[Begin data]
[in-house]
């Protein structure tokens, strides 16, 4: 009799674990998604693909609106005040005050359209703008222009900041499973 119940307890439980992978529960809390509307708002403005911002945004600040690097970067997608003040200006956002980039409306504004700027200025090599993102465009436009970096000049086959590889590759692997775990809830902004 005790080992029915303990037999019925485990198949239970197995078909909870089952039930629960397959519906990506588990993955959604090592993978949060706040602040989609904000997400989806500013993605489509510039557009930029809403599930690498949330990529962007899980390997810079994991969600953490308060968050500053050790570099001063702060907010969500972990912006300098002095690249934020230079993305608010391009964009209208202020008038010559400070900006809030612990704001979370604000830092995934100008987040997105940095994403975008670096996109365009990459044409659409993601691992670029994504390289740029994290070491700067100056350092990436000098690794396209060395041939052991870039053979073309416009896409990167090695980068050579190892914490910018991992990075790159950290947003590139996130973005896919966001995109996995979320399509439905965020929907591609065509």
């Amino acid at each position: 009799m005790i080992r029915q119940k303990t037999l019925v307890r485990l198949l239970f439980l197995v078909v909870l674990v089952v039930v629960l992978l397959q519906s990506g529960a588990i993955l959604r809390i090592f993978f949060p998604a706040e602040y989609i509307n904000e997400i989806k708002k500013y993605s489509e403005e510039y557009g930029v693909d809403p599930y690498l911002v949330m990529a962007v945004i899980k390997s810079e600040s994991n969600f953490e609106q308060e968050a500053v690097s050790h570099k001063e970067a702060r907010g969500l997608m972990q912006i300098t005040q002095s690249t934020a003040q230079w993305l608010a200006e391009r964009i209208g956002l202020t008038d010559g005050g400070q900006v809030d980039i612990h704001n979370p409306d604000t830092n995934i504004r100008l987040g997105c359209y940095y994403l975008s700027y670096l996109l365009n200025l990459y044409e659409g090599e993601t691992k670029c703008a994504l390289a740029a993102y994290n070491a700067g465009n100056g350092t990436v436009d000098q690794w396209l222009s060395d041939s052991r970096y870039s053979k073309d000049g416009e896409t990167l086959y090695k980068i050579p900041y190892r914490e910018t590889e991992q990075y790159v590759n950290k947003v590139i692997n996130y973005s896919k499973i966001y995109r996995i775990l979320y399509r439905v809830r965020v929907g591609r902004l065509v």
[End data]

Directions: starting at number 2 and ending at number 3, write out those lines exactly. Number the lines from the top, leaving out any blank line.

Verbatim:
């Protein structure tokens, strides 16, 4: 009799674990998604693909609106005040005050359209703008222009900041499973 119940307890439980992978529960809390509307708002403005911002945004600040690097970067997608003040200006956002980039409306504004700027200025090599993102465009436009970096000049086959590889590759692997775990809830902004 005790080992029915303990037999019925485990198949239970197995078909909870089952039930629960397959519906990506588990993955959604090592993978949060706040602040989609904000997400989806500013993605489509510039557009930029809403599930690498949330990529962007899980390997810079994991969600953490308060968050500053050790570099001063702060907010969500972990912006300098002095690249934020230079993305608010391009964009209208202020008038010559400070900006809030612990704001979370604000830092995934100008987040997105940095994403975008670096996109365009990459044409659409993601691992670029994504390289740029994290070491700067100056350092990436000098690794396209060395041939052991870039053979073309416009896409990167090695980068050579190892914490910018991992990075790159950290947003590139996130973005896919966001995109996995979320399509439905965020929907591609065509």
């Amino acid at each position: 009799m005790i080992r029915q119940k303990t037999l019925v307890r485990l198949l239970f439980l197995v078909v909870l674990v089952v039930v629960l992978l397959q519906s990506g529960a588990i993955l959604r809390i090592f993978f949060p998604a706040e602040y989609i509307n904000e997400i989806k708002k500013y993605s489509e403005e510039y557009g930029v693909d809403p599930y690498l911002v949330m990529a962007v945004i899980k390997s810079e600040s994991n969600f953490e609106q308060e968050a500053v690097s050790h570099k001063e970067a702060r907010g969500l997608m972990q912006i300098t005040q002095s690249t934020a003040q230079w993305l608010a200006e391009r964009i209208g956002l202020t008038d010559g005050g400070q900006v809030d980039i612990h704001n979370p409306d604000t830092n995934i504004r100008l987040g997105c359209y940095y994403l975008s700027y670096l996109l365009n200025l990459y044409e659409g090599e993601t691992k670029c703008a994504l390289a740029a993102y994290n070491a700067g465009n100056g350092t990436v436009d000098q690794w396209l222009s060395d041939s052991r970096y870039s053979k073309d000049g416009e896409t990167l086959y090695k980068i050579p900041y190892r914490e910018t590889e991992q990075y790159v590759n950290k947003v590139i692997n996130y973005s896919k499973i966001y995109r996995i775990l979320y399509r439905v809830r965020v929907g591609r902004l065509v």